Getting Started in the World of IEPs

IEP stands for Individual Education Plan. It is just what it says. Children with disabilities are entitled to a “free and appropriate education” but what that looks like for each child is Individual. The concept of Special Education has only been around at the national level since 1975. That is when the IDEA law was passed, which stands for Individuals with Disabilities Education Act. Additionally, each state also has its own separate set of Special Education Regulations.

You should familiarize yourself with both IDEA and your state’s regs which can be found online.

started with an iep

If you are here, that means that your child has an IEP. Or, you’ve been recently told that perhaps they should have one. I call this “the knowledge base I wish I didn’t have to have” but hey, here we are. We have to do this for our kids, so let’s do it well. Lucky for you (and your child!) you found one of the best online resources for IEPs, me!

No, seriously, I love talking about IEPs and explaining it to parents.

Before we get started-

Acknowledge that you’re going to be on the learning curve. It’s a cumbersome and overwhelming process. You will feel frustrated at times and maybe confused. Others will talk in acronyms and other strange language that you don’t know. Yet. Own that word-YET. You will learn this and you will become a great advocate for your child.

Please don’t let this overwhelm you. As you read articles on here, pin them, bookmark them, and do it in phases. Chunk it down, just like we would for our kids! You might feel a sense of urgency to learn this all as soon as possible. Learn to curb that feeling because the IEP process by itself is slow. Nothing gets resolved in a day or one meeting.

An IEP is more than one document or one meeting.

FAPE (Free and Appropriate Education) is the cornerstone of Special Education, so you should learn and understand the concept.

As you learn the process and go through this with your child, please know that the IEP is not just a meeting, and it is not just one document. It is an on-going, year-long process. You do not just go to one meeting, go over one document and that’s it.

As a parent, you should be engaged in the process the entire year, every year. Yes, I know, it’s overwhelming. I get it. My child has one too.

How does a child get an IEP?

Someone, usually a parent or teacher, has referred the child to be evaluated for an IEP. That is the first step of the IEP process-evaluations. Here are some tips on getting started in Special Education Evaluations.

After the IEP Evaluations:

After the evaluations are complete, the school will generate what is known as an ER, for Evaluation Report. They should hold a meeting to discuss this with you.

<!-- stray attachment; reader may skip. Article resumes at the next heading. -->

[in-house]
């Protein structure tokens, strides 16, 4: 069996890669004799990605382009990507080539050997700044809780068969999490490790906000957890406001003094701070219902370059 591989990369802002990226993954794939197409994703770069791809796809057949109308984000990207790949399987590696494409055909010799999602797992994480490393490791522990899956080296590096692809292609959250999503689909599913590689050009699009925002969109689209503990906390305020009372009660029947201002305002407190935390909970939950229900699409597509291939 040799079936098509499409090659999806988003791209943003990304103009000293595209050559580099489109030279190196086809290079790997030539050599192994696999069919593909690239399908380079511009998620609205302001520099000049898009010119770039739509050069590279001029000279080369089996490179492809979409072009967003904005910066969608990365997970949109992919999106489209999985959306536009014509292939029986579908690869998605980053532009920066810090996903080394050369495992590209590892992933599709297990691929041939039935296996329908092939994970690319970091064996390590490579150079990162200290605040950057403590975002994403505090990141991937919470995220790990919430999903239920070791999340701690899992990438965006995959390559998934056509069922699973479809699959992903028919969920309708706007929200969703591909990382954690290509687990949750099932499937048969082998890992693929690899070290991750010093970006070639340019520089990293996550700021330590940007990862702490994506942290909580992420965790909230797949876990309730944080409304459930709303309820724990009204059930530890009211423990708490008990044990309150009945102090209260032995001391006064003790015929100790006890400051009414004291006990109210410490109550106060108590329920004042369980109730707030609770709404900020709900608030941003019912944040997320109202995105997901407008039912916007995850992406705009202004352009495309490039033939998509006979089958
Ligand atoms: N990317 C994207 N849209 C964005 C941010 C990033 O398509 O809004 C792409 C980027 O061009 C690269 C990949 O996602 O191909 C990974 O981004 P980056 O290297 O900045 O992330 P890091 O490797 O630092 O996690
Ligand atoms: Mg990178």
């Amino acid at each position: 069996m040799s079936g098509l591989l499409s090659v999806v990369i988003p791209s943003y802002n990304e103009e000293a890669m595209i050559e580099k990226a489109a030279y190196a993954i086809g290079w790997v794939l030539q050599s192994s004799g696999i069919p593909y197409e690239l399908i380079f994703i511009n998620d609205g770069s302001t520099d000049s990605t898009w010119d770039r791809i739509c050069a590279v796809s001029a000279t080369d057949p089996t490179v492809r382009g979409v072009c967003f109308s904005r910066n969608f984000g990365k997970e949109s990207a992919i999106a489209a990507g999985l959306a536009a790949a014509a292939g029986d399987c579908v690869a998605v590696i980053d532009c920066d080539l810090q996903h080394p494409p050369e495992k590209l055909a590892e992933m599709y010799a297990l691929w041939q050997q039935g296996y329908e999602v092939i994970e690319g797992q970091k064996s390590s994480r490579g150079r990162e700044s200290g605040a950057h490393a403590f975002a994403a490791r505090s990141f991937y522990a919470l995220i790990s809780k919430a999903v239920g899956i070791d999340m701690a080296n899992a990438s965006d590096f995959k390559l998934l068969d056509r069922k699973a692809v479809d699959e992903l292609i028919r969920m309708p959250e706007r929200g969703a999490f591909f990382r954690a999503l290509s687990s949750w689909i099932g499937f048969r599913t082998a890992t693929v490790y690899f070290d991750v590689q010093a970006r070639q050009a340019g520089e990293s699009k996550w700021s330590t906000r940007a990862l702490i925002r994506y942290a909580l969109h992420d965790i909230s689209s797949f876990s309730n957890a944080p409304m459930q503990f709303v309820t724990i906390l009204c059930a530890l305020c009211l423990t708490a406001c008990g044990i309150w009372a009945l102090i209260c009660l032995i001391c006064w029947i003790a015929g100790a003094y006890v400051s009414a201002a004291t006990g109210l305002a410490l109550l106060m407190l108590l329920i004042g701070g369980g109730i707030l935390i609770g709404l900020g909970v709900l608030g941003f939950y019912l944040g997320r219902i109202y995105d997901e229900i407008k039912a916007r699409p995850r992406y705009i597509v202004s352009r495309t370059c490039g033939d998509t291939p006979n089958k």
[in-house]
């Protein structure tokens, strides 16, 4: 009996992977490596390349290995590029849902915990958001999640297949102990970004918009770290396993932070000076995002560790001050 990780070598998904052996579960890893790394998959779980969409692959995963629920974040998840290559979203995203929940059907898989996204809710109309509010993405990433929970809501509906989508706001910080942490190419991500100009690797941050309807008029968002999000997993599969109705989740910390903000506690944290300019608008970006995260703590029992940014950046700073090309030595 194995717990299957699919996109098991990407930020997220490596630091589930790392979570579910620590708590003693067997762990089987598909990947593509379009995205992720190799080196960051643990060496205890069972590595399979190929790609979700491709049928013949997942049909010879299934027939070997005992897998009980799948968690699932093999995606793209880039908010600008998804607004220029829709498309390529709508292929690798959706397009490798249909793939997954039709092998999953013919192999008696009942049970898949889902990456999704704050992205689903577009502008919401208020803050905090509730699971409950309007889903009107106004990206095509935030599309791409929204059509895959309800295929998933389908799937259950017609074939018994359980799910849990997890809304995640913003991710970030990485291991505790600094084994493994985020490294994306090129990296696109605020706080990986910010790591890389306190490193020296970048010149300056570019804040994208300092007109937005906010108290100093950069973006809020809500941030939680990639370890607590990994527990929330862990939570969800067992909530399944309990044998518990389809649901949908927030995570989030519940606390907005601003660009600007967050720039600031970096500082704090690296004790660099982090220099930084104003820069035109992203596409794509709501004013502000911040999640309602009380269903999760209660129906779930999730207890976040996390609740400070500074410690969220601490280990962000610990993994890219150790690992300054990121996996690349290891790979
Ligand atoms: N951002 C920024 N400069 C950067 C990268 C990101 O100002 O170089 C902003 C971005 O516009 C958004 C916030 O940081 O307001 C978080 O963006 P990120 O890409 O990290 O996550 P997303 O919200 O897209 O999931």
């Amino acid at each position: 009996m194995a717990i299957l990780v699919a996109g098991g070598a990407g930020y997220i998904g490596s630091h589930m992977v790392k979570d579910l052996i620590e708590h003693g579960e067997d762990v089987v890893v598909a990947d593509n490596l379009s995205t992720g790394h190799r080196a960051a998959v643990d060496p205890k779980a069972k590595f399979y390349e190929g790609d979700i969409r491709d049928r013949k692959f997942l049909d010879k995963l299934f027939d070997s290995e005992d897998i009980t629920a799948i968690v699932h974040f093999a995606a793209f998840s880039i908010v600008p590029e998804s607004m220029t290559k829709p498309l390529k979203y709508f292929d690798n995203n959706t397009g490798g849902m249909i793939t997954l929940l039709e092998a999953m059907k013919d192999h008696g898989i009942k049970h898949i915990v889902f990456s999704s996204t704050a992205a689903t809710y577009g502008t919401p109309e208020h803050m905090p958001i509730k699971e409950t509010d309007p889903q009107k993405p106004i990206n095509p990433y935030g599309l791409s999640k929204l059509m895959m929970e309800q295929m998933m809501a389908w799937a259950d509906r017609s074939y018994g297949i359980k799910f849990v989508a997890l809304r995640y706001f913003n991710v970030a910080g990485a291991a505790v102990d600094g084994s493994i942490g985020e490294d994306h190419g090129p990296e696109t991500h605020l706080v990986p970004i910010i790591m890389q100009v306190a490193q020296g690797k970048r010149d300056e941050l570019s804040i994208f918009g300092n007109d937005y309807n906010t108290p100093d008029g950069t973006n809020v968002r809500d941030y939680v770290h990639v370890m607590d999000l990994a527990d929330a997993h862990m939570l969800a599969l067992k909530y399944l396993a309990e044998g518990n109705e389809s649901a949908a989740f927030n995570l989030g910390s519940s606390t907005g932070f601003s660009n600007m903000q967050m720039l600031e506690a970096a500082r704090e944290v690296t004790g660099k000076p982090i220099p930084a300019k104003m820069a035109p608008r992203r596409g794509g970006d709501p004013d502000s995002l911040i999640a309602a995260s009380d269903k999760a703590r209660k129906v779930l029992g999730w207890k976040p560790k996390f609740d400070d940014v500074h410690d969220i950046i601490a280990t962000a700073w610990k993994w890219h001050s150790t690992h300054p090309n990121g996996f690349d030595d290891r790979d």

And then on to the IEP:

What the evaluation report says will determine how the team will proceed. If it is determined that your child needs special education, a team will be formed. Other times, you may be offered something instead of an IEP, or denied any services whatsoever.

If the team says that they are going to draw up an IEP, then a meeting will be held. I have a separate post about that.

When you get the invitation to the IEP meeting, you should submit a Parent Concerns letter when you RSVP. This should be submitted prior to the meeting.

How To Write the Best-Ever Parent Concerns Letter for your IEP 

What’s in an IEP?

A quick version of the IEP is this: Cover Sheet with basic information—>Present Levels (should describe your child fully)—> Goals—> Supports and Services—> Progress Monitoring and LRE percentages.

Staying Engaged in the Process

As I stated above, parents need to be engaged in the process all year-round. There are certain things that a parent should be doing to maximize their value and input on the team. I have those things listed here. You also should have a system set up to organize your paperwork efficiently.

Depending on your state, evaluations are required every 2-3 years. Above, in the “5 Things” post, you will read ways that you can maximize your input in the evaluation process.

Maybe you’re thinking, “Wait, but I have some issues that I need further explanation on.” No problem, here are some common issues that come up. Read the article(s) that pertain to your situation, and use them as a guide to writing your letter.

Ideas to Bring to the Meeting or include in Parent Concerns Letter

If you are having trouble defining what it is your child needs, I have dozens of lists. Most of them can be found in the two links below, but there’s also a search bar at the top of the blog if you need more ideas.

Transition Plans (including preschool transition)

If Discipline and Behavior have been an issue

We don’t agree, now what?

And there you go. Is that everything? Probably not. There’s only so much information you can put in one blog post. After all, even Wrightslaw has dozens of books on the topic. Depending on your situation, we could probably delve deeper into a lot of other topics. But, this should be enough for you to gain more confidence and be a better advocate for your child than you were before reading. You can always join our Facebook group to ask your specific questions.

Remember, a solid IEP is time consuming. But, it’s our kids’ education and outcomes that we’re advocating for. Read Next: I Have an IEP, now what?